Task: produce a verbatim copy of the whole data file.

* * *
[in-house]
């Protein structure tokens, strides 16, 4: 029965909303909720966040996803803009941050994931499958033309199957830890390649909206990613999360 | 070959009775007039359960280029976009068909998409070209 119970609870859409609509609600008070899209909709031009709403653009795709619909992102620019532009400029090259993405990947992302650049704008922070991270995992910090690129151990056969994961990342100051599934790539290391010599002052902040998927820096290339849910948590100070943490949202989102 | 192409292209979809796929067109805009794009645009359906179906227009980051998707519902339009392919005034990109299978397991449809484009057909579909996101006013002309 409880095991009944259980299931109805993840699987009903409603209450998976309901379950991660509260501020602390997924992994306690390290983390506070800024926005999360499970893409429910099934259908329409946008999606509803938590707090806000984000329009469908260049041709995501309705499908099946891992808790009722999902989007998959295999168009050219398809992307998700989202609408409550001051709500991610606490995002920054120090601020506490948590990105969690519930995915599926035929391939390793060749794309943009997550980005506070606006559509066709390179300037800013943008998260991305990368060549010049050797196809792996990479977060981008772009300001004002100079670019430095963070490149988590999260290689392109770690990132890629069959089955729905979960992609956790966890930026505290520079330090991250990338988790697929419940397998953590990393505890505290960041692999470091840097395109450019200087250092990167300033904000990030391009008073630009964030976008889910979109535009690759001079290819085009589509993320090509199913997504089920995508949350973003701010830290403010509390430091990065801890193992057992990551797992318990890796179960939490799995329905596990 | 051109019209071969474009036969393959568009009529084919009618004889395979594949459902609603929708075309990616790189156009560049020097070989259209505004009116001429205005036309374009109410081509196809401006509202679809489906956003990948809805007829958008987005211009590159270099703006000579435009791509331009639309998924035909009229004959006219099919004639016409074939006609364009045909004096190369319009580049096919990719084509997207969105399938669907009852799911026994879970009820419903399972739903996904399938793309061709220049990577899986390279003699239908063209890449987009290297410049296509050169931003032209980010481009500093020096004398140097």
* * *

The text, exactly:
[in-house]
């Protein structure tokens, strides 16, 4: 029965909303909720966040996803803009941050994931499958033309199957830890390649909206990613999360 | 070959009775007039359960280029976009068909998409070209 119970609870859409609509609600008070899209909709031009709403653009795709619909992102620019532009400029090259993405990947992302650049704008922070991270995992910090690129151990056969994961990342100051599934790539290391010599002052902040998927820096290339849910948590100070943490949202989102 | 192409292209979809796929067109805009794009645009359906179906227009980051998707519902339009392919005034990109299978397991449809484009057909579909996101006013002309 409880095991009944259980299931109805993840699987009903409603209450998976309901379950991660509260501020602390997924992994306690390290983390506070800024926005999360499970893409429910099934259908329409946008999606509803938590707090806000984000329009469908260049041709995501309705499908099946891992808790009722999902989007998959295999168009050219398809992307998700989202609408409550001051709500991610606490995002920054120090601020506490948590990105969690519930995915599926035929391939390793060749794309943009997550980005506070606006559509066709390179300037800013943008998260991305990368060549010049050797196809792996990479977060981008772009300001004002100079670019430095963070490149988590999260290689392109770690990132890629069959089955729905979960992609956790966890930026505290520079330090991250990338988790697929419940397998953590990393505890505290960041692999470091840097395109450019200087250092990167300033904000990030391009008073630009964030976008889910979109535009690759001079290819085009589509993320090509199913997504089920995508949350973003701010830290403010509390430091990065801890193992057992990551797992318990890796179960939490799995329905596990 | 051109019209071969474009036969393959568009009529084919009618004889395979594949459902609603929708075309990616790189156009560049020097070989259209505004009116001429205005036309374009109410081509196809401006509202679809489906956003990948809805007829958008987005211009590159270099703006000579435009791509331009639309998924035909009229004959006219099919004639016409074939006609364009045909004096190369319009580049096919990719084509997207969105399938669907009852799911026994879970009820419903399972739903996904399938793309061709220049990577899986390279003699239908063209890449987009290297410049296509050169931003032209980010481009500093020096004398140097």